What do you do with your old computers and TVs when you break down and buy the latest piece of technology to hit the shelf?
Some people might stick the outdated one in the basement or give it to a friend, but many others set the old electronics out on the curb for the garbage men to cart off the next morning. From there, the "e-waste" is thrown into the local trash dump, where it proceeds to leak toxic metals like lead, mercury, and cadmium into the earth and possibly the groundwater.
While it's too late to do anything about the thousands of clunky computers and obsolete televisions currently residing in landfills, a state law passed in 2010 makes it illegal to simply throw out electronics as of January 24. The garbage men just won't take them.
"That includes keyboards, monitors, televisions, cell phones -- everything that we live for today, all of this electronic waste," said Pittsburgh City Councilman Bruce Kraus.
To prepare for the change, Kraus said Pittsburgh is contracting with the Plum-based business eLoop. The company has 13 Allegheny County locations where residents can drop off old electronics, including ten operated by Guardian Storage.
For businesses, there's a fee associated with recycling electronics, but residents can do it for free because electronics manufacturers are required to actually reimburse eLoop to recycle their products. In fact, under the new state law, each electronics manufacturer has to prove that it recycles just as much equipment as it sells in Pennsylvania.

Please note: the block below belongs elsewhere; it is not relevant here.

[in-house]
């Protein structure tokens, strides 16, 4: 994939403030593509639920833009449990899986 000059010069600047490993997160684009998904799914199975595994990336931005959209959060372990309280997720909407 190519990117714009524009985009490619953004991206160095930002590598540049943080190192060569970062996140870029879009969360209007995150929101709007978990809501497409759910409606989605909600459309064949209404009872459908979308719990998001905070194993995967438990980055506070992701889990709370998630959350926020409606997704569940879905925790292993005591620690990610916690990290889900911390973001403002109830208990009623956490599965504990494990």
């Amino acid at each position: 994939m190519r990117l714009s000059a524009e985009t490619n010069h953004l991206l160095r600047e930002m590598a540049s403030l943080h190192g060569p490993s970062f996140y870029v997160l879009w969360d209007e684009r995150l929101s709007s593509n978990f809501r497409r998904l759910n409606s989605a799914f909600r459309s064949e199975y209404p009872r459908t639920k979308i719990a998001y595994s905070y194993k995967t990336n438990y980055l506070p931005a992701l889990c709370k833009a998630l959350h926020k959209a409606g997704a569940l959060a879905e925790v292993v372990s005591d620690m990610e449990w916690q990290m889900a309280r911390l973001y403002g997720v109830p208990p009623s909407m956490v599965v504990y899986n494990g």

Where does it all go?
After you drop off your old TV, you have done your duty as a citizen. But where does the "e-waste" go from there?
eLoop gathers together old electronics from all over Pennsylvania at its facility in Plum. Each device is broken down into its separate elements, from glass and plastic to lead and cadmium. At that point, each material is shipped off to a private buyer.
"Each of those waste streams have destinations," said George Jugovic, president of the environmental group PennFuture. "So, [eLoop's owner] has a contract with a person in Philadelphia that reclaims the lead. He has persons that pay him to ship and reclaim the precious metals off of circuit boards."
Jugovic said the new state law also includes protections to make sure the hazardous materials are actually recycled, rather than simply shipped overseas and dumped in third-world countries.
Councilman Kraus said Pittsburgh's deal with eLoop is okay for now, but he'd rather work out a citywide "e-cycling" program.
"I don't want to just have to tell people, 'You can go to your local Best Buy in the suburb to recycle your e-waste,'" said Kraus. "I'd like to have the system be as user-friendly in the city as possible."
To that end, Kraus is scheduling a post-agenda discussion with Public Works Department officials to craft a long-term plan for e-waste recycling in the city.